Hal McCoy
Hal McCoy

Hal McCoy is a former beat writer for the Dayton Daily News (Dayton, Ohio), covering the Cincinnati Reds baseball team. He was honored by the National Baseball Hall of Fame in 2002 as the winner of the J. G. Taylor Spink Award, which is awarded annually "for meritorious contributions to baseball writing." He has won 52 Ohio and national writing awards and was the first non-Cincinnati newsperson elected to the Cincinnati Journalists Hall of Fame. He also was inducted into the National Sports Media Association Hall of Fame and the Irish-American Baseball Hall of Fame. He has a stone on Dayton's Walk of Fame and the press box at Dayton's Howell Field is named the Hal McCoy Press Box. McCoy has been the Cincinnati BBWAA Chapter Chair 22 times and was the BBWAA national president in 1997. He is the third writer from the Dayton Daily News to win the J. G. Taylor Spink Award, joining Si Burick (1982) and Ritter Collett (1991). Residing in Englewood, Ohio, McCoy is an honors graduate in journalism from Kent State University.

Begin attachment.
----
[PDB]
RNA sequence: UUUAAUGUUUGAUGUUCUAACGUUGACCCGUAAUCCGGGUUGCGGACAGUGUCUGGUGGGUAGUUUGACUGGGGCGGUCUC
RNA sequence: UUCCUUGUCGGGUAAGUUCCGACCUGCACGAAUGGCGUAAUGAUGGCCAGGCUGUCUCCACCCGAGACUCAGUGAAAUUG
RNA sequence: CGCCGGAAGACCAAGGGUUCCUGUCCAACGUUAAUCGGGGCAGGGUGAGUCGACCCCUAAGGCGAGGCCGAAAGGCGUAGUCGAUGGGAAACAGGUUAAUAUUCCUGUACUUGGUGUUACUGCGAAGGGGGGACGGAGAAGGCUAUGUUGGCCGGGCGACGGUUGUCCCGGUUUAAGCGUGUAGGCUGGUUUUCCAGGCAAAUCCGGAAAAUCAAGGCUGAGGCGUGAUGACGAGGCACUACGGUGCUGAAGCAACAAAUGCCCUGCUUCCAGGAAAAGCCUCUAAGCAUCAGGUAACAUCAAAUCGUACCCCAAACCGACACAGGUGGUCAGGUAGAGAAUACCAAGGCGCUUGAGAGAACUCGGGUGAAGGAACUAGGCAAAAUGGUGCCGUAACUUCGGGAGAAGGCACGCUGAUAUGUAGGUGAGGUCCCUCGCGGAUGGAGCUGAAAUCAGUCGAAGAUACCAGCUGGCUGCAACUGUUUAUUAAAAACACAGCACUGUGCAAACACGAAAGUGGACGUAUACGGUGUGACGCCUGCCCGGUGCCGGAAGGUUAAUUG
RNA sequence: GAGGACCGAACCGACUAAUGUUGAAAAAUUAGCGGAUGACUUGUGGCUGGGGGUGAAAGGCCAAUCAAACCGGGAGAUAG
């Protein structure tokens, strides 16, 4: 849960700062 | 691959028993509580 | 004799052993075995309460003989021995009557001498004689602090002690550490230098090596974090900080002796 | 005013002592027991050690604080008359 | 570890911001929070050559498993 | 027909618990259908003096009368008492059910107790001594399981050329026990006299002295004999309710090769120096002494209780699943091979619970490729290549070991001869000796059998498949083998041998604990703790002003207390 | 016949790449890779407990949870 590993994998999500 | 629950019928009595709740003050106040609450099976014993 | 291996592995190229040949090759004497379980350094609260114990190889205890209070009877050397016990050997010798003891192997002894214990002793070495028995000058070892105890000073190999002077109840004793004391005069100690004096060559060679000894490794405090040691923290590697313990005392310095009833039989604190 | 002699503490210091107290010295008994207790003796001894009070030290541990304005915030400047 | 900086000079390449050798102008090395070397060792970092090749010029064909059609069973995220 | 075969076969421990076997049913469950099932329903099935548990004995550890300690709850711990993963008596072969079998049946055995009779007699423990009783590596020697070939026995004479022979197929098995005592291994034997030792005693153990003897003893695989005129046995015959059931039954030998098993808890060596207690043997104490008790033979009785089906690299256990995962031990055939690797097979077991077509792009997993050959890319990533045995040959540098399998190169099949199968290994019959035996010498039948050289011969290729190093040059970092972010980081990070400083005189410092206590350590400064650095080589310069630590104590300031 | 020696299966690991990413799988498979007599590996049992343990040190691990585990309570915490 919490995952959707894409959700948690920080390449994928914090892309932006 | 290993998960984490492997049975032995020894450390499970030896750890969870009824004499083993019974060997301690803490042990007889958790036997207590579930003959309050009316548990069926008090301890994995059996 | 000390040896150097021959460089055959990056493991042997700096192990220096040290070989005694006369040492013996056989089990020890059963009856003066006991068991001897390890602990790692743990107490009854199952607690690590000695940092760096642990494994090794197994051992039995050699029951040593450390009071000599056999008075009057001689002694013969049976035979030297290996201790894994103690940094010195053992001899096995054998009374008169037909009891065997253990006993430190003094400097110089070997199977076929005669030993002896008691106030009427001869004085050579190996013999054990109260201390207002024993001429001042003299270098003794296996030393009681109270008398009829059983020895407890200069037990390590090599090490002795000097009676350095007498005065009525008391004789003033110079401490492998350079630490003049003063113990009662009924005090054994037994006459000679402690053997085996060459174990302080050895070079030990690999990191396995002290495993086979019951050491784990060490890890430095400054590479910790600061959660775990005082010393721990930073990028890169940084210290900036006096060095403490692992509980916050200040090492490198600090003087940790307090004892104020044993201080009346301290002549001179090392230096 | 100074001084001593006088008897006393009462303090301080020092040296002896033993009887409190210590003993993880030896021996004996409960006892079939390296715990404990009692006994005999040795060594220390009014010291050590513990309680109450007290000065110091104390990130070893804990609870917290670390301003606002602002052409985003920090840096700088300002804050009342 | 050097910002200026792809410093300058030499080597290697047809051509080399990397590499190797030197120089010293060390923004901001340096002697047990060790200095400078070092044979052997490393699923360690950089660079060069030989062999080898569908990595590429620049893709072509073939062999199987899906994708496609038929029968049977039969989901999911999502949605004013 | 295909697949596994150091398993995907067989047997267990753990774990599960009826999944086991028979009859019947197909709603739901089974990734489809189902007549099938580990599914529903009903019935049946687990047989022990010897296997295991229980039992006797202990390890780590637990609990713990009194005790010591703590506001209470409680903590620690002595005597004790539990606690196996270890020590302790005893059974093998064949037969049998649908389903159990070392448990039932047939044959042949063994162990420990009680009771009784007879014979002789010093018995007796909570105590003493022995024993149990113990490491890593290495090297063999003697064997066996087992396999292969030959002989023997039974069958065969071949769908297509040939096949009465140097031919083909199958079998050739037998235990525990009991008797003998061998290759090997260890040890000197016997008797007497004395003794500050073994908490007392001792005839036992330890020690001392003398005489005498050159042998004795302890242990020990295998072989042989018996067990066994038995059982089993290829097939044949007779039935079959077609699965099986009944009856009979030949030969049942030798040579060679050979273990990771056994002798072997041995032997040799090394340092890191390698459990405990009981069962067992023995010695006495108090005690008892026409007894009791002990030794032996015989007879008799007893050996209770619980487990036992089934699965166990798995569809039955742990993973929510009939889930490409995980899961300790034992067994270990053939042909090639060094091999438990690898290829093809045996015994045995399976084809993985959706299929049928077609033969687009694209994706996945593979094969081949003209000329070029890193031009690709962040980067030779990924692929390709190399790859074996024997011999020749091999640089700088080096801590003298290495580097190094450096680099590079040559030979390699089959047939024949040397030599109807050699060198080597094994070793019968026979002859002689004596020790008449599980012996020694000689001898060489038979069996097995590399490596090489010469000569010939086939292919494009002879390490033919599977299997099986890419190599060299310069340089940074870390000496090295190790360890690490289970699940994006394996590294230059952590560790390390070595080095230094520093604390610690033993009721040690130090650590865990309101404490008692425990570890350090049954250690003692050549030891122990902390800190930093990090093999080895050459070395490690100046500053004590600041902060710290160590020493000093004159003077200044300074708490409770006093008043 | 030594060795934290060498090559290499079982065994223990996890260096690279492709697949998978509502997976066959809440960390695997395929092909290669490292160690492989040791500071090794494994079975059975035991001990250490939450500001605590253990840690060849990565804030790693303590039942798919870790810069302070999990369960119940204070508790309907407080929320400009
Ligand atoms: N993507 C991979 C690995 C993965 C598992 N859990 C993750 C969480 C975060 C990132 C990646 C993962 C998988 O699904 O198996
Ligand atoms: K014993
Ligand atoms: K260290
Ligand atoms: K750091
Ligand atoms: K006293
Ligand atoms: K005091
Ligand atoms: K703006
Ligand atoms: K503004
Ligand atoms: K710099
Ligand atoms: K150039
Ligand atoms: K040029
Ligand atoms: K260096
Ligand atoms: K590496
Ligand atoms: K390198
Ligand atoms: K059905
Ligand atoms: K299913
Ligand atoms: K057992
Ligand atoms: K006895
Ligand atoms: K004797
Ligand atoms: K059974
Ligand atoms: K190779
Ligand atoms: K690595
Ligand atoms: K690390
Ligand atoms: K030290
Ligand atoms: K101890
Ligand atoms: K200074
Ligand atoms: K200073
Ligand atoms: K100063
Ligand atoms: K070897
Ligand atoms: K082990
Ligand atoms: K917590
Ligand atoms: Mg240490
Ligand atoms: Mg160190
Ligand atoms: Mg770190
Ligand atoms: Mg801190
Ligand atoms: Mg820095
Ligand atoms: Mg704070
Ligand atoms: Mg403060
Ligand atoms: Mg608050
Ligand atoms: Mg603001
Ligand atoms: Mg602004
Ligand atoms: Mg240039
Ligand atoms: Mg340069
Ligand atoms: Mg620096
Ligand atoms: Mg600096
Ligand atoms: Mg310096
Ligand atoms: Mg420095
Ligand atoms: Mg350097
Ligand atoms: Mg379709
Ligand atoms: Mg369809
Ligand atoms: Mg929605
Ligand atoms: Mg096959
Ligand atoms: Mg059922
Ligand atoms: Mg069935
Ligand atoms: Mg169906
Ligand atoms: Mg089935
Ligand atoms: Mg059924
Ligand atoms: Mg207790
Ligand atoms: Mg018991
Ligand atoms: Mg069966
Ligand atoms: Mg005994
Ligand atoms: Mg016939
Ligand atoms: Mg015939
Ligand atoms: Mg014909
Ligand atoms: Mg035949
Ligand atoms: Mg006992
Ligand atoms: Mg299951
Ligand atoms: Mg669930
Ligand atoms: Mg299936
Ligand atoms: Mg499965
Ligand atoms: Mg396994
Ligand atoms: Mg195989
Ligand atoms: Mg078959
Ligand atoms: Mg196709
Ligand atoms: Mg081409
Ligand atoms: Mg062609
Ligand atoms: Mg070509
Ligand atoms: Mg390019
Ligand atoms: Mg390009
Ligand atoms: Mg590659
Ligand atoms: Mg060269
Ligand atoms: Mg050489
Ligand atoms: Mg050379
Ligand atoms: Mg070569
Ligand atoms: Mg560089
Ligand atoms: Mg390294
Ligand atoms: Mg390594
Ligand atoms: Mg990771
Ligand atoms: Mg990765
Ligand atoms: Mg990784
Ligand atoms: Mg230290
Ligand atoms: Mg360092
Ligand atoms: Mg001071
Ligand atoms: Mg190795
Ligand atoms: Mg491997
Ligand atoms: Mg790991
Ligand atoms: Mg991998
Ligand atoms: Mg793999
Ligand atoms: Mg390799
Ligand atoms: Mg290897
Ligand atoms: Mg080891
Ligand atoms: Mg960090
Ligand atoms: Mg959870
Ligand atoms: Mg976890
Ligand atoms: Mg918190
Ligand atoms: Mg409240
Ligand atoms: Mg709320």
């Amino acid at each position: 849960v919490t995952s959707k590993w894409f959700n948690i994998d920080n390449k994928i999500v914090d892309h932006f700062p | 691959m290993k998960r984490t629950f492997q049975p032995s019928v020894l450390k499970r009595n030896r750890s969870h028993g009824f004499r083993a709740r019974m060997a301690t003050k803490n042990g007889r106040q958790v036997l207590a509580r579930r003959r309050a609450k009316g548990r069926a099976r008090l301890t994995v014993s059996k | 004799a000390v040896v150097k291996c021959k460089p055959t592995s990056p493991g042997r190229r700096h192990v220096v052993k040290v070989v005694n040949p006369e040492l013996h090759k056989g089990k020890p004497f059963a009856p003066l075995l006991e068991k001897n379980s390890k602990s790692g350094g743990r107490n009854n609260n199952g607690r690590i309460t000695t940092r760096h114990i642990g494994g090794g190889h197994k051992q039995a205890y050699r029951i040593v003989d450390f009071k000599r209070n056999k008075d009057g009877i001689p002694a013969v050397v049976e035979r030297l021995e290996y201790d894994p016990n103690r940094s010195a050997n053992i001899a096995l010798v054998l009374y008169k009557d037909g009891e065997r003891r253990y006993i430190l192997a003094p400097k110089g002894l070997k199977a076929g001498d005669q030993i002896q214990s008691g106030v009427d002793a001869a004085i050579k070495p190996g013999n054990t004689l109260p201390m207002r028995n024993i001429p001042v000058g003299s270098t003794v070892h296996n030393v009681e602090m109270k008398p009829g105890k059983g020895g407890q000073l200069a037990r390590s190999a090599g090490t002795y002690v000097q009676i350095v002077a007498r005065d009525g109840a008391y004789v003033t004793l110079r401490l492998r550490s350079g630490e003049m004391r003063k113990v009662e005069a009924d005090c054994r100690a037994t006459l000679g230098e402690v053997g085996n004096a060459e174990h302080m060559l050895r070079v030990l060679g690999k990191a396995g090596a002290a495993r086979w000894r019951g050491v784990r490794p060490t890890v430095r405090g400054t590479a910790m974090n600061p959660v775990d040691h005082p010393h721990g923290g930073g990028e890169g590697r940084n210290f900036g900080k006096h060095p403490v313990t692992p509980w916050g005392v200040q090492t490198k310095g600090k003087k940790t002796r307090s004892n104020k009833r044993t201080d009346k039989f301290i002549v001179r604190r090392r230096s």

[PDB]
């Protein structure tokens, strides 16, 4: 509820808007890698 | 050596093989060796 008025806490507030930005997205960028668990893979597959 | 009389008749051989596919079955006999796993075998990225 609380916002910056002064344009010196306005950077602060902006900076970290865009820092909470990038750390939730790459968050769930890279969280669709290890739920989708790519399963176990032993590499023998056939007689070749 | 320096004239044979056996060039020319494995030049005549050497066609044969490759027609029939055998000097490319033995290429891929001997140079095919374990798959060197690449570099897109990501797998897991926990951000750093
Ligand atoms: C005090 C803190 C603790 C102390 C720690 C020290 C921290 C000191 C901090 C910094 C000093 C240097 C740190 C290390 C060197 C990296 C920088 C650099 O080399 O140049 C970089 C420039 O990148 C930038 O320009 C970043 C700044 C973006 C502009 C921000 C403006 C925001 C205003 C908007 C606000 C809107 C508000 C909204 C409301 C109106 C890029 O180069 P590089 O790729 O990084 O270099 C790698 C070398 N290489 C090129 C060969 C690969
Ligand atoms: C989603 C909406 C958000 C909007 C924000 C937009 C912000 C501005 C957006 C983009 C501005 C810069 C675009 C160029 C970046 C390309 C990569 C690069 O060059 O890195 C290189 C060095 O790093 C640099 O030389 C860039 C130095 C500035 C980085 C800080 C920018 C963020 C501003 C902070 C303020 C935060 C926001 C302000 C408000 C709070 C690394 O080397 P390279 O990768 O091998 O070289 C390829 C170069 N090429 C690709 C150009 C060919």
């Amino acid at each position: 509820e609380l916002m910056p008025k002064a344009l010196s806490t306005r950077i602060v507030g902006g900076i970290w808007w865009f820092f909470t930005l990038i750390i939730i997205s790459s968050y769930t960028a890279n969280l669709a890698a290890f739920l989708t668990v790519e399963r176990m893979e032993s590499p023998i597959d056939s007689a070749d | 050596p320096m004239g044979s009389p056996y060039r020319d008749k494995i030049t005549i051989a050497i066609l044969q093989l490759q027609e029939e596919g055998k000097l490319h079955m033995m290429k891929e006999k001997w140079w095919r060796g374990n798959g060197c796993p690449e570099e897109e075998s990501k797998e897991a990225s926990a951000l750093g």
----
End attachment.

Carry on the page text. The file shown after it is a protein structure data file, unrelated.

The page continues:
In a game of runs it wasn’t easy to nail down.  But the Flyers played well enough, and often enough…with intensity enough…to improve to 10-6 with a 68-63 win over St. Louis.

Dayton OH — There comes a point in every basketball game that is a point of emphasis, a point where a team makes a statement, usually with a memorable exclamation point which fans will talk about over their morning Stabucks and croissants.

There were two of them Tuesday night when the University of Dayton defeated a strong Saint Louis team, 68-63, in raucous UD Arena.

Saint Louis began the Atlantic 10 argument by burying three straight threes from a barge in the middle of the Great Miami River. And halfway through the first half, the Billikens were floating along with a 19-14 lead.

Veteran columnist Hal McCoy writes the UD Flyers for Press Pros Magazine.com.

—Then came point of emphasis No. 1. The Flyers streaked on a 16-2 binge, with Kobe Elvis scoring eight. And the Flyers were on top, 30-21.

And they maintained that margin, adding a point to it, for a 36-26 halftime lead.

The Billikens, though, did not tell the driver to heat up the bus because they’d be boarding soon. No, they pushed back, nearly caught up. . .trailed by 43-40 with 11 1/2 minutes left.